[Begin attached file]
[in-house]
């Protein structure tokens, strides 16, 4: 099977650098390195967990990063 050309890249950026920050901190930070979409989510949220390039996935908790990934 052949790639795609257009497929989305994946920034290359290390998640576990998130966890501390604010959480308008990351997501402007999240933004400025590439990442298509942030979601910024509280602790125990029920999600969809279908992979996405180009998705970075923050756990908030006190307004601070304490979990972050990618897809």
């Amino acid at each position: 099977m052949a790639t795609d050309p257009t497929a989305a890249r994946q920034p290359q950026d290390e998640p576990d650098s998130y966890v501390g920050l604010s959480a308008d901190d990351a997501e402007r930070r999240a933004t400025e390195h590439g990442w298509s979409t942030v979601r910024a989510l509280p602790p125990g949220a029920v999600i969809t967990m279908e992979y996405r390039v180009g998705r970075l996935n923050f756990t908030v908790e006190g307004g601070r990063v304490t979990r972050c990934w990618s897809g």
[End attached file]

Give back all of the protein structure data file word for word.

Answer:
[in-house]
């Protein structure tokens, strides 16, 4: 099977650098390195967990990063 050309890249950026920050901190930070979409989510949220390039996935908790990934 052949790639795609257009497929989305994946920034290359290390998640576990998130966890501390604010959480308008990351997501402007999240933004400025590439990442298509942030979601910024509280602790125990029920999600969809279908992979996405180009998705970075923050756990908030006190307004601070304490979990972050990618897809």
């Amino acid at each position: 099977m052949a790639t795609d050309p257009t497929a989305a890249r994946q920034p290359q950026d290390e998640p576990d650098s998130y966890v501390g920050l604010s959480a308008d901190d990351a997501e402007r930070r999240a933004t400025e390195h590439g990442w298509s979409t942030v979601r910024a989510l509280p602790p125990g949220a029920v999600i969809t967990m279908e992979y996405r390039v180009g998705r970075l996935n923050f756990t908030v908790e006190g307004g601070r990063v304490t979990r972050c990934w990618s897809g």